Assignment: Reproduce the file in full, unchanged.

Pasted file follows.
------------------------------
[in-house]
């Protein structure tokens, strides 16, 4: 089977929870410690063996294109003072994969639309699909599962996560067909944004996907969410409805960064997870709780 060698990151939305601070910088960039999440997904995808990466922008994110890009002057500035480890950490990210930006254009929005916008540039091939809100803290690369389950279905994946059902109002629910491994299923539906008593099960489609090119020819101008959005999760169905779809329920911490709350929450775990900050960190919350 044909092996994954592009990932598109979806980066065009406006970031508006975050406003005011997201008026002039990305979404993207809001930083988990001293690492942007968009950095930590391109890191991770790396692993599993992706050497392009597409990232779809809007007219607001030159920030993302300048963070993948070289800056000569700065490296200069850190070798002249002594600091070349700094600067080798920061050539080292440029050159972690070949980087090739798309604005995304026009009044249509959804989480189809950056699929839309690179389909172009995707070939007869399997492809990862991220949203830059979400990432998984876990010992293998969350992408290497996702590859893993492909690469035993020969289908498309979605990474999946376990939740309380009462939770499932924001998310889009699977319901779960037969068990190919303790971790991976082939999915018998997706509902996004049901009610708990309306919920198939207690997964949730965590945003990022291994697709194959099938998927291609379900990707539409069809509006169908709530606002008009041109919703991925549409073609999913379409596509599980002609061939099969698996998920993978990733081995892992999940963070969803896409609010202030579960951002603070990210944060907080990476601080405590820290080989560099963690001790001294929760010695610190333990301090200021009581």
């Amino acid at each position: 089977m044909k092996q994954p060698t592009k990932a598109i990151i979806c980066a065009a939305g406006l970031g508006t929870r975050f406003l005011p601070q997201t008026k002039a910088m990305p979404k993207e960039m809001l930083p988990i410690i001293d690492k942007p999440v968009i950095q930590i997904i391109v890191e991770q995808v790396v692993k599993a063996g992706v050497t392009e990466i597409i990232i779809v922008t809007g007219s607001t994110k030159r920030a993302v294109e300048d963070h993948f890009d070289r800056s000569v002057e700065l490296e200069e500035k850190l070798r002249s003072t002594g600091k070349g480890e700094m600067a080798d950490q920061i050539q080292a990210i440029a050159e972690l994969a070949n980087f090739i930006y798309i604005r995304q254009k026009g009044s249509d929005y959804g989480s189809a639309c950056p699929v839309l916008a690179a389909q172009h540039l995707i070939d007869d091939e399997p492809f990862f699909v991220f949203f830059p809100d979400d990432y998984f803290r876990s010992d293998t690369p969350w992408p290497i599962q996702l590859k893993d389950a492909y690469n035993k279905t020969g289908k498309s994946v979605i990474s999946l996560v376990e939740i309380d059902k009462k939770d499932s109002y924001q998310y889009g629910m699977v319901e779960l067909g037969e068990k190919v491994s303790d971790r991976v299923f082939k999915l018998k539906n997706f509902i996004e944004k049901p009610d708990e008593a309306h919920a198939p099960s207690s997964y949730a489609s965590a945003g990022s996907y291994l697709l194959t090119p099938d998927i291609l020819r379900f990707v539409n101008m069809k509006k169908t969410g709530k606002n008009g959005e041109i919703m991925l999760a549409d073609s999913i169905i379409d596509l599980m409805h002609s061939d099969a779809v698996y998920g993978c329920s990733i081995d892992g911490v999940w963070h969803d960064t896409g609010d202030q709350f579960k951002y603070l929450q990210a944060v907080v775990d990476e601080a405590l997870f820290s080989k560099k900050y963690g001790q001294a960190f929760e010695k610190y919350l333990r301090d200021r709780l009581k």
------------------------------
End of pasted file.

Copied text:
[in-house]
């Protein structure tokens, strides 16, 4: 089977929870410690063996294109003072994969639309699909599962996560067909944004996907969410409805960064997870709780 060698990151939305601070910088960039999440997904995808990466922008994110890009002057500035480890950490990210930006254009929005916008540039091939809100803290690369389950279905994946059902109002629910491994299923539906008593099960489609090119020819101008959005999760169905779809329920911490709350929450775990900050960190919350 044909092996994954592009990932598109979806980066065009406006970031508006975050406003005011997201008026002039990305979404993207809001930083988990001293690492942007968009950095930590391109890191991770790396692993599993992706050497392009597409990232779809809007007219607001030159920030993302300048963070993948070289800056000569700065490296200069850190070798002249002594600091070349700094600067080798920061050539080292440029050159972690070949980087090739798309604005995304026009009044249509959804989480189809950056699929839309690179389909172009995707070939007869399997492809990862991220949203830059979400990432998984876990010992293998969350992408290497996702590859893993492909690469035993020969289908498309979605990474999946376990939740309380009462939770499932924001998310889009699977319901779960037969068990190919303790971790991976082939999915018998997706509902996004049901009610708990309306919920198939207690997964949730965590945003990022291994697709194959099938998927291609379900990707539409069809509006169908709530606002008009041109919703991925549409073609999913379409596509599980002609061939099969698996998920993978990733081995892992999940963070969803896409609010202030579960951002603070990210944060907080990476601080405590820290080989560099963690001790001294929760010695610190333990301090200021009581």
């Amino acid at each position: 089977m044909k092996q994954p060698t592009k990932a598109i990151i979806c980066a065009a939305g406006l970031g508006t929870r975050f406003l005011p601070q997201t008026k002039a910088m990305p979404k993207e960039m809001l930083p988990i410690i001293d690492k942007p999440v968009i950095q930590i997904i391109v890191e991770q995808v790396v692993k599993a063996g992706v050497t392009e990466i597409i990232i779809v922008t809007g007219s607001t994110k030159r920030a993302v294109e300048d963070h993948f890009d070289r800056s000569v002057e700065l490296e200069e500035k850190l070798r002249s003072t002594g600091k070349g480890e700094m600067a080798d950490q920061i050539q080292a990210i440029a050159e972690l994969a070949n980087f090739i930006y798309i604005r995304q254009k026009g009044s249509d929005y959804g989480s189809a639309c950056p699929v839309l916008a690179a389909q172009h540039l995707i070939d007869d091939e399997p492809f990862f699909v991220f949203f830059p809100d979400d990432y998984f803290r876990s010992d293998t690369p969350w992408p290497i599962q996702l590859k893993d389950a492909y690469n035993k279905t020969g289908k498309s994946v979605i990474s999946l996560v376990e939740i309380d059902k009462k939770d499932s109002y924001q998310y889009g629910m699977v319901e779960l067909g037969e068990k190919v491994s303790d971790r991976v299923f082939k999915l018998k539906n997706f509902i996004e944004k049901p009610d708990e008593a309306h919920a198939p099960s207690s997964y949730a489609s965590a945003g990022s996907y291994l697709l194959t090119p099938d998927i291609l020819r379900f990707v539409n101008m069809k509006k169908t969410g709530k606002n008009g959005e041109i919703m991925l999760a549409d073609s999913i169905i379409d596509l599980m409805h002609s061939d099969a779809v698996y998920g993978c329920s990733i081995d892992g911490v999940w963070h969803d960064t896409g609010d202030q709350f579960k951002y603070l929450q990210a944060v907080v775990d990476e601080a405590l997870f820290s080989k560099k900050y963690g001790q001294a960190f929760e010695k610190y919350l333990r301090d200021r709780l009581k």